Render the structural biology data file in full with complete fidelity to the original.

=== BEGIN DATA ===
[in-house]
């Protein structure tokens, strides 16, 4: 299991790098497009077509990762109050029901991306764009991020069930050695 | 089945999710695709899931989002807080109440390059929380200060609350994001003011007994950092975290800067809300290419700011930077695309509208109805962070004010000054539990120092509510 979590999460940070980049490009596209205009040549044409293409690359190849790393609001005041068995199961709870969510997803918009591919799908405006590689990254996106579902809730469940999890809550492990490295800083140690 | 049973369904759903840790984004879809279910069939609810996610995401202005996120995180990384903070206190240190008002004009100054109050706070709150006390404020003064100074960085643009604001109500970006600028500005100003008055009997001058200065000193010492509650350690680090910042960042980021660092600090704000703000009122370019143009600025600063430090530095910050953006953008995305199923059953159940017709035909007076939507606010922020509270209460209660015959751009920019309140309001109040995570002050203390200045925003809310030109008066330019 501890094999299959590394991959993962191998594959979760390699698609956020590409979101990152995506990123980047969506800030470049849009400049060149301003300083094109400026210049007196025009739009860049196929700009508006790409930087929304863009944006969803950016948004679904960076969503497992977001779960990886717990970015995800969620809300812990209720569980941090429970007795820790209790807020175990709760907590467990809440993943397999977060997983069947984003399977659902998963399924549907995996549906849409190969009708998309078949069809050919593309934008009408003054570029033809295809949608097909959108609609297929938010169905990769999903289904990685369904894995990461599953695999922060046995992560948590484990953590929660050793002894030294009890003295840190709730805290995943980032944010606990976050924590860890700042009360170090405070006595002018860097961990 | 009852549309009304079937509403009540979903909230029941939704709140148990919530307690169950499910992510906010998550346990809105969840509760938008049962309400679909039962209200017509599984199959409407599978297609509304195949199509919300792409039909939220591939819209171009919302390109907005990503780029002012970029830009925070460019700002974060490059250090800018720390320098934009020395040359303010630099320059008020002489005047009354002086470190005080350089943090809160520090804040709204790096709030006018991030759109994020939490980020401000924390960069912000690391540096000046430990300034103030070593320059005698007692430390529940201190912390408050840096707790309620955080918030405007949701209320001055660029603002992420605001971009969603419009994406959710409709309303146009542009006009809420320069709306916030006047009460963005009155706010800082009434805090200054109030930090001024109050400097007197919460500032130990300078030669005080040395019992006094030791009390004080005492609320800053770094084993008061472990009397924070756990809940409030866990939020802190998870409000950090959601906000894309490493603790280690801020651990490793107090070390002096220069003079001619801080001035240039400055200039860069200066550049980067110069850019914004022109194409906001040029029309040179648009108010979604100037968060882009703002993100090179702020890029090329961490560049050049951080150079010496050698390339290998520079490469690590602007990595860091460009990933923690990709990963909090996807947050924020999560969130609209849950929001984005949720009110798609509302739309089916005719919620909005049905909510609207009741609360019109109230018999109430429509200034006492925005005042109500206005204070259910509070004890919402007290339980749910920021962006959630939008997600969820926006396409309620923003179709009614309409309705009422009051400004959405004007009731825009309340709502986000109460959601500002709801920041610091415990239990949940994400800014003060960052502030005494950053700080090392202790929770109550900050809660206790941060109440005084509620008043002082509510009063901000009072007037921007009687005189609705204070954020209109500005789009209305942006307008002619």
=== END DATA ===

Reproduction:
[in-house]
């Protein structure tokens, strides 16, 4: 299991790098497009077509990762109050029901991306764009991020069930050695 | 089945999710695709899931989002807080109440390059929380200060609350994001003011007994950092975290800067809300290419700011930077695309509208109805962070004010000054539990120092509510 979590999460940070980049490009596209205009040549044409293409690359190849790393609001005041068995199961709870969510997803918009591919799908405006590689990254996106579902809730469940999890809550492990490295800083140690 | 049973369904759903840790984004879809279910069939609810996610995401202005996120995180990384903070206190240190008002004009100054109050706070709150006390404020003064100074960085643009604001109500970006600028500005100003008055009997001058200065000193010492509650350690680090910042960042980021660092600090704000703000009122370019143009600025600063430090530095910050953006953008995305199923059953159940017709035909007076939507606010922020509270209460209660015959751009920019309140309001109040995570002050203390200045925003809310030109008066330019 501890094999299959590394991959993962191998594959979760390699698609956020590409979101990152995506990123980047969506800030470049849009400049060149301003300083094109400026210049007196025009739009860049196929700009508006790409930087929304863009944006969803950016948004679904960076969503497992977001779960990886717990970015995800969620809300812990209720569980941090429970007795820790209790807020175990709760907590467990809440993943397999977060997983069947984003399977659902998963399924549907995996549906849409190969009708998309078949069809050919593309934008009408003054570029033809295809949608097909959108609609297929938010169905990769999903289904990685369904894995990461599953695999922060046995992560948590484990953590929660050793002894030294009890003295840190709730805290995943980032944010606990976050924590860890700042009360170090405070006595002018860097961990 | 009852549309009304079937509403009540979903909230029941939704709140148990919530307690169950499910992510906010998550346990809105969840509760938008049962309400679909039962209200017509599984199959409407599978297609509304195949199509919300792409039909939220591939819209171009919302390109907005990503780029002012970029830009925070460019700002974060490059250090800018720390320098934009020395040359303010630099320059008020002489005047009354002086470190005080350089943090809160520090804040709204790096709030006018991030759109994020939490980020401000924390960069912000690391540096000046430990300034103030070593320059005698007692430390529940201190912390408050840096707790309620955080918030405007949701209320001055660029603002992420605001971009969603419009994406959710409709309303146009542009006009809420320069709306916030006047009460963005009155706010800082009434805090200054109030930090001024109050400097007197919460500032130990300078030669005080040395019992006094030791009390004080005492609320800053770094084993008061472990009397924070756990809940409030866990939020802190998870409000950090959601906000894309490493603790280690801020651990490793107090070390002096220069003079001619801080001035240039400055200039860069200066550049980067110069850019914004022109194409906001040029029309040179648009108010979604100037968060882009703002993100090179702020890029090329961490560049050049951080150079010496050698390339290998520079490469690590602007990595860091460009990933923690990709990963909090996807947050924020999560969130609209849950929001984005949720009110798609509302739309089916005719919620909005049905909510609207009741609360019109109230018999109430429509200034006492925005005042109500206005204070259910509070004890919402007290339980749910920021962006959630939008997600969820926006396409309620923003179709009614309409309705009422009051400004959405004007009731825009309340709502986000109460959601500002709801920041610091415990239990949940994400800014003060960052502030005494950053700080090392202790929770109550900050809660206790941060109440005084509620008043002082509510009063901000009072007037921007009687005189609705204070954020209109500005789009209305942006307008002619």